The U.S. Federal Motor Carrier Safety Administration’s new hours of service rules, which require truckers to take a 30-minute rest every eight hours and impose a 34-hour restart for truckers, goes into effect in less than two weeks.
With the impending deadline fresh in their minds, the House Committee on Transportation and Infrastructure held a hearing Tuesday to get to the heart of the changes, what they will mean to trucking companies, and how they will affect the flow of goods throughout the United States.
Adaptability, in general, seemed to be the overarching concern of those opposing the HOS changes, and one industry leading the charge against the new rules is the readymix concrete sector.
Chandler Concrete Co.’s Jeffrey Dean Hinkle enumerated the issues he has with the current HOS changes, saying that readymix concrete drivers spend less than 50 percent of their duty time driving. Most of the time is spent at the plant, at the job site waiting or unloading concrete.
“Companies need the flexibility to be able to give breaks as needed throughout the day,” he said, noting that concrete deliveries take a certain amount of time to complete and can’t be completed outside that window because of the nature of the cargo. “Every day is different in the construction field, thus companies need the flexibility to deliver contract when the customer needs it.”
Joining Hinkle on the panel was Anne Ferro, FMCSA administrator, who took a lot of fire from the transportation panel during the two-hour meeting. Mark Savage, president of Commerical Vehicle Safety Alliance; Advocates for Highway and Auto Safety’s Joan Claybrook; Steve Williams, a representative of the American Trucking Associations; and president of Stocklin Trucking, Edward Stocklin were also on hand to answer questions from the panel.
Ferro pointed out there will be certain special exceptions for the HOS rules. The concrete industry can have a 24-hour restart at any point in time when operating on a job site, she said. The half-hour break, which is the real issue at the heart of the discussion, can be managed more effectively, she said.
“In many cases, to maximize the use of that 30-minute break and to only have to use it once within a 14-hour day, they would optimally take it sometime between the fourth and eighth hour of working,” Ferro said, noting that there is extreme flexibility in the rules.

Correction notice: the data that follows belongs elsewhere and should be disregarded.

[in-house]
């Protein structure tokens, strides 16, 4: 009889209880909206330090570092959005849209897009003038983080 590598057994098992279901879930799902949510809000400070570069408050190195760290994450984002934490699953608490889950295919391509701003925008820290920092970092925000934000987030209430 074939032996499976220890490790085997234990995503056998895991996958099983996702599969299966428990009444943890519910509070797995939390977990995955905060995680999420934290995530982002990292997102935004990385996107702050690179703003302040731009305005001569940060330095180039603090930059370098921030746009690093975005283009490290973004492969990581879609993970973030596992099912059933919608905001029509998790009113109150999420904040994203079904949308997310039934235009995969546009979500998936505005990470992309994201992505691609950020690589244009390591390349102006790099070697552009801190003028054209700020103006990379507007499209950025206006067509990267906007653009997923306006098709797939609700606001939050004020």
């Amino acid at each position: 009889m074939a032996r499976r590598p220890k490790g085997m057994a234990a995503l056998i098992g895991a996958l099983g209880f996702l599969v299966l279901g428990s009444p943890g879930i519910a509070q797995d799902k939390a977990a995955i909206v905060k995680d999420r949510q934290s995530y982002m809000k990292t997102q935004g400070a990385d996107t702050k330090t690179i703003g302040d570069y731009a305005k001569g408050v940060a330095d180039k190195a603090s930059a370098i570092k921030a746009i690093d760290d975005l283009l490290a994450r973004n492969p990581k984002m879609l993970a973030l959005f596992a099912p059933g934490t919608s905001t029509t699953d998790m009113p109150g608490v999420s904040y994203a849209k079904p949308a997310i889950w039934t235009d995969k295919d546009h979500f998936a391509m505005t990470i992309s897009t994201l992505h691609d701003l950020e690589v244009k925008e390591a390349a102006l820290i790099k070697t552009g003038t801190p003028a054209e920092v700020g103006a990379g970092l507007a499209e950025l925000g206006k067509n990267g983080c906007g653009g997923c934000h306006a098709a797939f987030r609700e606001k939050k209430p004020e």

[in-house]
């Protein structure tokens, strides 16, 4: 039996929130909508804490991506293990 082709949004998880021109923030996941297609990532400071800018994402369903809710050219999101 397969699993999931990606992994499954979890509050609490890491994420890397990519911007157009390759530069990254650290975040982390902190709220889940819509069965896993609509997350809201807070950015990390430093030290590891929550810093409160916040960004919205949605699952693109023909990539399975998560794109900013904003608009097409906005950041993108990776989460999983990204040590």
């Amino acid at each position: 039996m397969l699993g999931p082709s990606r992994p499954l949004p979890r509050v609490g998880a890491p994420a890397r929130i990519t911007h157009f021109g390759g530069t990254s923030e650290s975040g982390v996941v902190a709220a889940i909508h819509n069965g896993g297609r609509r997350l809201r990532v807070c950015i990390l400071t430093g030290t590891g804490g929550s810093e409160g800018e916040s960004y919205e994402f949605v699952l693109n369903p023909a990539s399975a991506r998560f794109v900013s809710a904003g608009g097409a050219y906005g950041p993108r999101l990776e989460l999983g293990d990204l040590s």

Responding directly to the industry addressed most often in the panel, she said that concrete companies could impose this break during a loop back to the plant to pick up more cargo.
Hinkle shot back that optimizing work resting periods in this way would be very difficult, and in fact, an imposed, half-hour break would, in some ways, not be manageable at all.
“(Drivers) are constantly getting short breaks throughout the day,” he said. “Maybe not 30 minutes, but 15, 20 minutes as such, so they don’t reach the fatigue level that a driver driving long distance would reach.”
Much of the other testimony centered on creating a line between truckers who rest while on-duty waiting at ports and truckers who actually sign off to sit at a rest stop for 30 minutes. Discussion also centered on falsification of documents and creating a way for the FMCSA to really double check that its rules are being followed.
In his opening remarks, Rep. Thomas E. Petri, R-Wis., noted stakeholders
across the trucking industry are impacted by the rule changes and
with all the court challenges and misinformation, it’s hard to get a
pulse on what the new HOS rules will truly mean for the industry.
“By allowing drivers ample opportunity to get the proper amount of rest,
the regulations are intended to help reduce crashes by reducing driver
fatigue,” Petri said, introducing the issue. “Finding the right
balance between providing drivers the opportunity to rest and the
flexibility to account for unanticipated delays during the workday has
been a challenge.”
While the panel ostensibly met to find a way to
move forward under these new restrictions, participants noted, time and
again, that a current court challenge against the new rules has yet to
be decided. In recent history, HOS changes have been struck down, but
when questioned to this affect, Ferro categorically denied that waiting
to impose the new rules until after litigation has been completed would
be a smart move. FMCSA has already struck down ATA’s request to
wait for implementation until 30 days prior to the court’s ruling.
“The real world implications of these new regulations are difficult to
predict because of the diverse nature of the trucking industry,” Petri
said, echoing the thoughts of the entire panel. “I’m receptive to the
concerns of many of my constituents who argue that a one size fits all
approach won’t provide the flexibility some companies need to take the
appropriate rest breaks.” - Jon Ross